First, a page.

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Tuberculosis (TB) is an infectious disease and a significant global public health problem [1, 2]. There were an estimated 10.1 million incident TB cases worldwide in 2017 [3], of which about 6.4 million were notified. Of these, there were an estimated 558,000 cases of multidrug-resistant TB (MDR-TB) and rifampicin resistant TB (RR-TB) [3]. China is one of the 30 high TB burden countries. Although the TB incidence rate and the case fatality ratio have fallen, TB continues to be a public health problem in China [3]. TB is also a public health problem in Beijing, the capital of the People’s Republic of China [4]. There is a need for more studies to clarify the association between drug resistance and genotype diversity in Beijing, in particular to, investigate the relationship between drug resistance and Beijing genotype family strains.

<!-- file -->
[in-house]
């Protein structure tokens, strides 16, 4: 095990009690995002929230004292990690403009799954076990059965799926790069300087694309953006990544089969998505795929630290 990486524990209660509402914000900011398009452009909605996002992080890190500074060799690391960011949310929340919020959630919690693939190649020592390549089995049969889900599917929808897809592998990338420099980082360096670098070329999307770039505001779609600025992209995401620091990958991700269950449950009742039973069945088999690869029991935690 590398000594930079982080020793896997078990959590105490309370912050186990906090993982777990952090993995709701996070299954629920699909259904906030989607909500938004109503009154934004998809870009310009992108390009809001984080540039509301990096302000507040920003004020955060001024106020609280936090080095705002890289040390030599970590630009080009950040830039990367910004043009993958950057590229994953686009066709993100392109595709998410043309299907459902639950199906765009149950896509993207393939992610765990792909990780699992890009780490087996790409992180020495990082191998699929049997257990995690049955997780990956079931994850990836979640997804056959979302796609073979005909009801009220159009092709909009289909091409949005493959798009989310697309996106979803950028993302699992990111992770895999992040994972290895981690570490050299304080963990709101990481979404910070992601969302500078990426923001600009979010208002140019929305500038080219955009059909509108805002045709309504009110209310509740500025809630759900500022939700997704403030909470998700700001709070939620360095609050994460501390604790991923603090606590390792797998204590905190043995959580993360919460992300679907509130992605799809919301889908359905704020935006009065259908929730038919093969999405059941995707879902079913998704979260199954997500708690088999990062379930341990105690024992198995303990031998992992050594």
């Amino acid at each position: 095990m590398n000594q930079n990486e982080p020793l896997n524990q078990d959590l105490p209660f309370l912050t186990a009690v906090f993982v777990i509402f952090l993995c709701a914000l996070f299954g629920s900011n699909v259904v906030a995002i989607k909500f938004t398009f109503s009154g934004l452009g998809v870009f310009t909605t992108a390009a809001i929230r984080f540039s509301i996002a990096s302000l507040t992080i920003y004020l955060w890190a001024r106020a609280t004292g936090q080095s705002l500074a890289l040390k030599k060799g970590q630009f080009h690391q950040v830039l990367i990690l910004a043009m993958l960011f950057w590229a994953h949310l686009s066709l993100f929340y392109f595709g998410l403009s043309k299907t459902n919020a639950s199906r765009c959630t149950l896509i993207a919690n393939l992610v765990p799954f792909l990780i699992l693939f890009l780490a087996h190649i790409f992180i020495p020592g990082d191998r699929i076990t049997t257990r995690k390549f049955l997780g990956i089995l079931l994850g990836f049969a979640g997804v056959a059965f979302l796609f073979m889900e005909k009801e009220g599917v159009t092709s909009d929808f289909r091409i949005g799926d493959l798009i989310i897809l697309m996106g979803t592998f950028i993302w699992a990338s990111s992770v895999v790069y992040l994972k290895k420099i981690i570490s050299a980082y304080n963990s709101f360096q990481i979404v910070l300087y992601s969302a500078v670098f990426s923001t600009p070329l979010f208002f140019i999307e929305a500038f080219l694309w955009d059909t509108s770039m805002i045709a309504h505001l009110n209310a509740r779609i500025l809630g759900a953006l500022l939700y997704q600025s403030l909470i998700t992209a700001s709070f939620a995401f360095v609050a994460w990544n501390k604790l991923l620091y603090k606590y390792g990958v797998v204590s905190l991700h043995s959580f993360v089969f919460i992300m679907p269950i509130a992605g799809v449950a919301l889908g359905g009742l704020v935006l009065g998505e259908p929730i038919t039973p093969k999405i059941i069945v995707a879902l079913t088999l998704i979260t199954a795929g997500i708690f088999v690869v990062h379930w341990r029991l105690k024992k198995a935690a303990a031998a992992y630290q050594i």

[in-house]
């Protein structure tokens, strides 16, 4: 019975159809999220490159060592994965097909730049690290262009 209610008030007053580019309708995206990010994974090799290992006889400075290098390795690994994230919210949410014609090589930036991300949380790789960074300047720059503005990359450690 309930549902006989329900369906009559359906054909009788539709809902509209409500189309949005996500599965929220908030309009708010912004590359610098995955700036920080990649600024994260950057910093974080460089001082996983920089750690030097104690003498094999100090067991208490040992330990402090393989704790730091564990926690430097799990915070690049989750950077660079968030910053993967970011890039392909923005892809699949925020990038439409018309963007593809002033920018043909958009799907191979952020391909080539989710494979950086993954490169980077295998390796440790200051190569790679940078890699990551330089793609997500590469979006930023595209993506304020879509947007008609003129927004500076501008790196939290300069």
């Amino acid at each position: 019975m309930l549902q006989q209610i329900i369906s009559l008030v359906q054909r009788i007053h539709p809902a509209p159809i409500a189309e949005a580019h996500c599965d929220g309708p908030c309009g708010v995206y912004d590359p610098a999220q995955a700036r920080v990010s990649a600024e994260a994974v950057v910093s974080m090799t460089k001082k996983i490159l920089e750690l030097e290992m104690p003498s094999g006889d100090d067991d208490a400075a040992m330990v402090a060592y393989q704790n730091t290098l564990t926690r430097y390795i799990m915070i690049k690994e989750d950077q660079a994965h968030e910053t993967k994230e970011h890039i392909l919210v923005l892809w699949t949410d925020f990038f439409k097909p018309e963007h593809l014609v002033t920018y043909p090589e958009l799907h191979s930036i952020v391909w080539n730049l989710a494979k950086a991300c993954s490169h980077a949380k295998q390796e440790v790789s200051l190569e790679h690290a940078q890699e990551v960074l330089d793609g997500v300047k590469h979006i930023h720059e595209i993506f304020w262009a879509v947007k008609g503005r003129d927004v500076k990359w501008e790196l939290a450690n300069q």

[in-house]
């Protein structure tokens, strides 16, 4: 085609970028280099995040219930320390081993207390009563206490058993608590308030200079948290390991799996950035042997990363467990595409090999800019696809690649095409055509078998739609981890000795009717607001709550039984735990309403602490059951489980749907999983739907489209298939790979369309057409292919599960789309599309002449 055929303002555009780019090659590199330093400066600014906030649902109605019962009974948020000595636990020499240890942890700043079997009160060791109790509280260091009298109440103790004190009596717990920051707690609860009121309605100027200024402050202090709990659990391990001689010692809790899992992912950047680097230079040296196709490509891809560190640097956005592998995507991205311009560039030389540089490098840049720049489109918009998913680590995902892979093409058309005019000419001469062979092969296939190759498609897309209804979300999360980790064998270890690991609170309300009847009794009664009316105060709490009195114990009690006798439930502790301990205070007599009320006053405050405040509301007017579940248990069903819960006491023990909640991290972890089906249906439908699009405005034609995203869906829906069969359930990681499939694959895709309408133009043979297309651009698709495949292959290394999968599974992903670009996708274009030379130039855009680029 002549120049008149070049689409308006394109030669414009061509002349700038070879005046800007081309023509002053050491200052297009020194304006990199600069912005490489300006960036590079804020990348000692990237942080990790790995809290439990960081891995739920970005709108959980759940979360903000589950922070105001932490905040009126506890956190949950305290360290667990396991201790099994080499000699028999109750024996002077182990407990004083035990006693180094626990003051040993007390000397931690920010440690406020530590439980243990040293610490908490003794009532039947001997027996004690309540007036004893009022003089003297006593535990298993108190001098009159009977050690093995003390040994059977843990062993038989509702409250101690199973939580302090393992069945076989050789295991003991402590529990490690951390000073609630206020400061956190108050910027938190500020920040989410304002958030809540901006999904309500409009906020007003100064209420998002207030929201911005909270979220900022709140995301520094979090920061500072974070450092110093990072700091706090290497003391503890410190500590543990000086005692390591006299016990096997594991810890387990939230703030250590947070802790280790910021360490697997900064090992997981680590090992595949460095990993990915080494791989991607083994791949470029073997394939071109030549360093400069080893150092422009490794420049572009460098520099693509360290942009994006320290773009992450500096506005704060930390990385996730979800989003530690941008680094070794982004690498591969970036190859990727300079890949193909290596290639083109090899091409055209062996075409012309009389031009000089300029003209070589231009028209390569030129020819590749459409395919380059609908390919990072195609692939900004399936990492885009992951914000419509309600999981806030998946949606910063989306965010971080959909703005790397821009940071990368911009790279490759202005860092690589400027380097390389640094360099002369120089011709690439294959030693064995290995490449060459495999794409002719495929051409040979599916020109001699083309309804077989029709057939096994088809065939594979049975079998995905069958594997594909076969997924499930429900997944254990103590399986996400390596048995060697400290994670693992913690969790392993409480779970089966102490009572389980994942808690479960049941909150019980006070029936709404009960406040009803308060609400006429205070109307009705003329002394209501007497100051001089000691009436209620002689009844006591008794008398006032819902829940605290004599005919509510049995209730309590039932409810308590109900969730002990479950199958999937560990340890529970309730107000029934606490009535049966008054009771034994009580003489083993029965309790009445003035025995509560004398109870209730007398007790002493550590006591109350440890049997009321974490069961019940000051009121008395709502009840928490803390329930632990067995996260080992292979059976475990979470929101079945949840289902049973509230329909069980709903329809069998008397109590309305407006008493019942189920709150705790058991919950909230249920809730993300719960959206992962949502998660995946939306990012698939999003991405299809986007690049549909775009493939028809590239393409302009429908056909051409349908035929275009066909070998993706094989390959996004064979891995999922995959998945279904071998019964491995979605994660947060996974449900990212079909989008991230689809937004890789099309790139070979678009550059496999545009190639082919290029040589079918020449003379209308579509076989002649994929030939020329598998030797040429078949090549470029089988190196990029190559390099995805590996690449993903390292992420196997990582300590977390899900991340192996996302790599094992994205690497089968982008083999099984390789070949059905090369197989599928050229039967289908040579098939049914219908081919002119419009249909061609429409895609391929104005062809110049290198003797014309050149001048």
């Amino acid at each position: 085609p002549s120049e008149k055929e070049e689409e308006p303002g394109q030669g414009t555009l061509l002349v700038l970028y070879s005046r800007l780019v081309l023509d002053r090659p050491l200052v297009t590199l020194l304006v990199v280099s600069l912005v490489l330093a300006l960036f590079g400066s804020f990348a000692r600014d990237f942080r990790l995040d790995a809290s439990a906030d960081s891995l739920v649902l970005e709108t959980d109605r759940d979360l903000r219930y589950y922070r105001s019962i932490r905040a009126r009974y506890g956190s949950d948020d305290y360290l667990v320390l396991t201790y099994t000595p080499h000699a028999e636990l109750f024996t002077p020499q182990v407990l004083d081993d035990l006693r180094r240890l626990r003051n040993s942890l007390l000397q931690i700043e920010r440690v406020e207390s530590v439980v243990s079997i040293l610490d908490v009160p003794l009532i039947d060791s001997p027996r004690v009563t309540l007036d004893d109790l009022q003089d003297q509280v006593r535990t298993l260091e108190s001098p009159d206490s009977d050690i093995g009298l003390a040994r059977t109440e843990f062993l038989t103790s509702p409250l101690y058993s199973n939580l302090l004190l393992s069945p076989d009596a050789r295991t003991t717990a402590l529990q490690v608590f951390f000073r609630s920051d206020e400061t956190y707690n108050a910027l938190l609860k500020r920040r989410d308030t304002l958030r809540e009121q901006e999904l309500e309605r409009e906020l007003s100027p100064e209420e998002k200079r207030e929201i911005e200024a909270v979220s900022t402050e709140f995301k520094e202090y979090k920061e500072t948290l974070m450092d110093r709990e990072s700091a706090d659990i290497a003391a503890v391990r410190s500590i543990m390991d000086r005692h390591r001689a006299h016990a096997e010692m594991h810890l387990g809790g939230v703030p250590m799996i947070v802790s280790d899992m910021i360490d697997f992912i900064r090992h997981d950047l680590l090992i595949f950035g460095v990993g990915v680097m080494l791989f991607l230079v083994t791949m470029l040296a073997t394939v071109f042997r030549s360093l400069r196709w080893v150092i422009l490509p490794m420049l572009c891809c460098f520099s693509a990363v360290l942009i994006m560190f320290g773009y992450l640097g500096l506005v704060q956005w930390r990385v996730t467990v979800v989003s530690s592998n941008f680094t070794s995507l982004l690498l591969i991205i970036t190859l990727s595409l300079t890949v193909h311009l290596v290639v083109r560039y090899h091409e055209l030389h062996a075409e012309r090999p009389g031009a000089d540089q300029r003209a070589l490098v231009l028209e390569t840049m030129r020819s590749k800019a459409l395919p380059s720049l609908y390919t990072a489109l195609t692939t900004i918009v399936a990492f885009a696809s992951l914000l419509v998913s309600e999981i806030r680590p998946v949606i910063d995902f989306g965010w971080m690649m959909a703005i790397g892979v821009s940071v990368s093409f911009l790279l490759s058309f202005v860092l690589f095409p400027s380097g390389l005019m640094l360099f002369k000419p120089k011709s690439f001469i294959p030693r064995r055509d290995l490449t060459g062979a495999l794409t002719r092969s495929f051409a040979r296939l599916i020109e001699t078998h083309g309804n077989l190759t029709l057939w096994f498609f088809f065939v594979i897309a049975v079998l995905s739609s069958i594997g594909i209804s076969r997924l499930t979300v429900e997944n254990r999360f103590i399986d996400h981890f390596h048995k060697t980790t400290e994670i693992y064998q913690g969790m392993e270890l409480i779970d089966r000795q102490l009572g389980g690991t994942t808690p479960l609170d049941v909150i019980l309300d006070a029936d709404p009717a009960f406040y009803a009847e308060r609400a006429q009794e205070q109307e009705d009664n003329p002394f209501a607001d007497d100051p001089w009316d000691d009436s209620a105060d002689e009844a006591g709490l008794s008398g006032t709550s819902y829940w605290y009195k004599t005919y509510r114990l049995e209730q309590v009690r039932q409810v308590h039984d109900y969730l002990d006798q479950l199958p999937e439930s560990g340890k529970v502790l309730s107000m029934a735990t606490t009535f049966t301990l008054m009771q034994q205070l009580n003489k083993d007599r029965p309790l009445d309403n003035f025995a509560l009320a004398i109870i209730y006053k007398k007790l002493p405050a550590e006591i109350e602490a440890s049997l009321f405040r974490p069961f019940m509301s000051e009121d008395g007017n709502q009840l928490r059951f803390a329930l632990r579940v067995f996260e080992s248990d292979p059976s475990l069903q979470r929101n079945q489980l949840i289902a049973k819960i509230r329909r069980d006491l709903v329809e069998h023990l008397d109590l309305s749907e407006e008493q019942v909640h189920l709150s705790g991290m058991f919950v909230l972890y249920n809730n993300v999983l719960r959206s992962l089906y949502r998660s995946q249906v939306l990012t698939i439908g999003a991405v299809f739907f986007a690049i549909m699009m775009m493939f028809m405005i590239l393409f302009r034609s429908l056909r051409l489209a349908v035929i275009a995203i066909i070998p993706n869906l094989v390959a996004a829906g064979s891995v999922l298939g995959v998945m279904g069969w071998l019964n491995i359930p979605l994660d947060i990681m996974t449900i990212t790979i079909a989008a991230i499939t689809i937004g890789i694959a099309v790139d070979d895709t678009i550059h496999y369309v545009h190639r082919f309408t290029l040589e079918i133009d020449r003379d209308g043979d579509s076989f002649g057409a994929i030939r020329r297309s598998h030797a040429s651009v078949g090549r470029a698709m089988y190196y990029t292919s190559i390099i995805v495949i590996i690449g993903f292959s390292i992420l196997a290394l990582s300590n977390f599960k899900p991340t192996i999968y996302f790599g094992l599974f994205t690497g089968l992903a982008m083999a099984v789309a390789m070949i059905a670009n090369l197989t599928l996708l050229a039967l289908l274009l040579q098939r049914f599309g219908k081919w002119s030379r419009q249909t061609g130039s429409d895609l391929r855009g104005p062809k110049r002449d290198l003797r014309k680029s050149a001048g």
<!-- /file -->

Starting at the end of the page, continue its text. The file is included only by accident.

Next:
Molecular biology tools have been used extensively to determine the genotypic diversity of M.tb strains, and have played an important role in TB control and understanding TB epidemiology over the last few decades [5,6,7]. Spoligotyping and Variable number of tandem repeat (VNTR) are considered to be powerful tools for differentiating the M.tb complex into various genotypes [8, 9].While there are many different M.tb genotypes, M.tb Beijing genotype strains have attracted global attention because of their wide geographical distribution [10]. Beijing genotype strains were first described by van Soolingen et al. in 1995, and were named after Beijing as they were isolated there [11]. Later, the Beijing genotype was also detected in other regions of the world, especially in East Asia [12,13,14]. Beijing genotype strains are generally considered to be correlated with community outbreaks of TB [15], escaping from the protective effect of the BCG vaccine [16], efficient dissemination or increased virulence [17], and an increased risk on the occurrence of drug resistance [18, 19].